About 100,000 bricks — all more than 100 years old — are being removed from the trackside platform at Greenwood’s Amtrak railroad depot.
Amtrak is reconstructing parts of the station, which is owned by Canadian National railroad, to meet accessibility specifications required by the 1990 federal Americans with Disabilities Act.
“There is not too much we can do,” said Mayor Carolyn McAdams. “We don’t have control of the building. That’s it in a nutshell.”
The bricks are expected to be turned over to the city for other uses, officials connected with the project said.
Workers for an Oxford-based company, Demolition Specialist, have been pulling up and stacking bricks on the platform this week.
The general contractor, George Allen Construction Co. of Moline, Illinois, has an office trailer stationed at the site, where Phil Lehning, superintendent, is in charge.
He said the bricks will be replaced with concrete pavement, new handrails and new lighting will be installed and, inside a waiting room, new flooring will be laid and a bathroom will be re-equipped.
Also to be constructed will be an “ADA-compliant ramp in the parking lot area and another ramp on the side of the building close to Carrollton Avenue,” Lehning said.
The project must be finished in a year, during which the area will available for getting on and off the City of New Orleans, which runs between Chicago and Greenwood. “It’s usable now,” he said.
Amtrak has had troubles with ADA compliance for at least a decade. In 2015, the U.S. Department of Justice issued a report that said, “Amtrak has failed to comply with the ADA.” The company was told to bring all facilities over which it has control into compliance.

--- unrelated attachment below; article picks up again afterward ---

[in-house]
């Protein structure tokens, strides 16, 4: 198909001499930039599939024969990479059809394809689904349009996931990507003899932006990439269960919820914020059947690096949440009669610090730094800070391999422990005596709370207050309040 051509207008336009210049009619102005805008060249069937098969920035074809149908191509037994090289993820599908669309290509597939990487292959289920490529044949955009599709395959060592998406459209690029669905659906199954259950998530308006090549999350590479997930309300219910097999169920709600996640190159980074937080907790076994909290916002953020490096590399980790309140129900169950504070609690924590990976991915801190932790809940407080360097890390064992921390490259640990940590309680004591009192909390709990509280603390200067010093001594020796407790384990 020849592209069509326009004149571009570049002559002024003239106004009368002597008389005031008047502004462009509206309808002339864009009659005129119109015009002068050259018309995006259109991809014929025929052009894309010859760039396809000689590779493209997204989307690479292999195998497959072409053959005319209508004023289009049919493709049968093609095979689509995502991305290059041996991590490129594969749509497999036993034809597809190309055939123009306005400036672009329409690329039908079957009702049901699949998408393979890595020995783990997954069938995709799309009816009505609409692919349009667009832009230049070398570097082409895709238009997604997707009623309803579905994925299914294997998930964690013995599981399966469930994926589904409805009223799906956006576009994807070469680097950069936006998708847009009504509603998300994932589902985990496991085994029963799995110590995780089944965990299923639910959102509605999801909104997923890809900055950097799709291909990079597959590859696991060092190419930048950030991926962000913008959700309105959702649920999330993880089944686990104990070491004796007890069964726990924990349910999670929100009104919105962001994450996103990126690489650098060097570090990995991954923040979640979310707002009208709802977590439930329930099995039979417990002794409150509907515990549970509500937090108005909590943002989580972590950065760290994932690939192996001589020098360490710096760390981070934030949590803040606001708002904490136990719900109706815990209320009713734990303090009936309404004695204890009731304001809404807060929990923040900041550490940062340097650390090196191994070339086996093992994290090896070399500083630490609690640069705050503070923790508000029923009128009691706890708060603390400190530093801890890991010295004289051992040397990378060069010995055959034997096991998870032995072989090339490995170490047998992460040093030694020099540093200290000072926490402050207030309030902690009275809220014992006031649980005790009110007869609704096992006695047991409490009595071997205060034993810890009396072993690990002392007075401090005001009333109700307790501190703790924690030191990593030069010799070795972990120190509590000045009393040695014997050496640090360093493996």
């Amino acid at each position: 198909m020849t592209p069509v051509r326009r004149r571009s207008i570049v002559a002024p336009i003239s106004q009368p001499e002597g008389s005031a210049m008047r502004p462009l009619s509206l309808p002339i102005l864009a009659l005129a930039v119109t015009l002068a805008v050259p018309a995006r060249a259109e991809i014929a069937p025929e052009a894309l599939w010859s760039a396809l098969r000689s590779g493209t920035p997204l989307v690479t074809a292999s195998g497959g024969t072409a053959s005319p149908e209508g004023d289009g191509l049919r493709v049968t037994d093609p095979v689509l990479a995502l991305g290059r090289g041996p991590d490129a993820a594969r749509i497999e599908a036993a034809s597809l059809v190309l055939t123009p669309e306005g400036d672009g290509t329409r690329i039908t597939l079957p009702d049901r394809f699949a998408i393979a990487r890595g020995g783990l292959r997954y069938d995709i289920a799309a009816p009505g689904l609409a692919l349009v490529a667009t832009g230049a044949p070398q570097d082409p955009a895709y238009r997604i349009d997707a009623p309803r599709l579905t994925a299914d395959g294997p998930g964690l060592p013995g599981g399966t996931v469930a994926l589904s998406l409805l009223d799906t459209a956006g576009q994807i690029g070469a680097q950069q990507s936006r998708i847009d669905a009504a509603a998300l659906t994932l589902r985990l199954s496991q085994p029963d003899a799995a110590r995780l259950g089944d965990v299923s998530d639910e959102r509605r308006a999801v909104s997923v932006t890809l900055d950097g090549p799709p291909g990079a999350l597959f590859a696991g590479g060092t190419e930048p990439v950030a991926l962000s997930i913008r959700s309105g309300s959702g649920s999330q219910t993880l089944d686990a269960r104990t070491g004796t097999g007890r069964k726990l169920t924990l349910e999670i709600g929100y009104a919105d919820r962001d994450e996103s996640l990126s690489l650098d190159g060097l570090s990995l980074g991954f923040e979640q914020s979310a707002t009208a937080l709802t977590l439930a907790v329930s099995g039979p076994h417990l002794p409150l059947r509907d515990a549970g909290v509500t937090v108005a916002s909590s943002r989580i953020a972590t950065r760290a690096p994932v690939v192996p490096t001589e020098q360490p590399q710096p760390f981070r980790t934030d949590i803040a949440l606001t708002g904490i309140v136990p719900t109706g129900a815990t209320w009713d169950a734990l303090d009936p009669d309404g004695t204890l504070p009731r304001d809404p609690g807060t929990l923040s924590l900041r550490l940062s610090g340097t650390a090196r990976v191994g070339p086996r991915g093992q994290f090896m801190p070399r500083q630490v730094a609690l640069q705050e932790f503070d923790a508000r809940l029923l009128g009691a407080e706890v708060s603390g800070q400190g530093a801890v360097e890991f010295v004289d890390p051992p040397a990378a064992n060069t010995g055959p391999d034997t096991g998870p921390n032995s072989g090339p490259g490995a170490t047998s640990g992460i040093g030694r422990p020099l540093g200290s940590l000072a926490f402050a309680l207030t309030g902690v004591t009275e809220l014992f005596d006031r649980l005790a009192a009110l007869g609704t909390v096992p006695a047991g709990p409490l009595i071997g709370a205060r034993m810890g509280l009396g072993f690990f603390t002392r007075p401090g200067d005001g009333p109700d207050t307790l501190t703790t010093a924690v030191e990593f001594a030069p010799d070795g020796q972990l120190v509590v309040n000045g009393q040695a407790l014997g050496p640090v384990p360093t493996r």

In Greenwood, the CN depot is considered by some to be an eyesore.
McAdams said she has tried to connect with CN about improvements to the station and the possibility of turning the property over to the city, perhaps through a purchase or swap. “I have been trying to get my hands on it for 10 years,” she said.
Seven years ago, when there were grant funds available that would have paid 100% for a depot face-lift, CN rebuffed her overtures. CN keeps equipment and supplies at the depot.
The unkempt platform and parking lot are the first places passengers see when they disembark in Greenwood, and the depot has been the second busiest Amtrak stop in Mississippi, eclipsed only by the station in Jackson. In 2017, 14,471 people hopped onto and off the City of New Orleans in Greenwood.
The depot was constructed in 1918, according to the Illinois Central Historical Society.
“It’s a busy station,” said Greenwood author Mary Carol Miller, who has written 14 books on historic preservation.
“That’s a great building, which they (CN) do nothing to take care of. It is one of the few existing depots of that size and architecture in the state. They are not doing anything to maintain it.”
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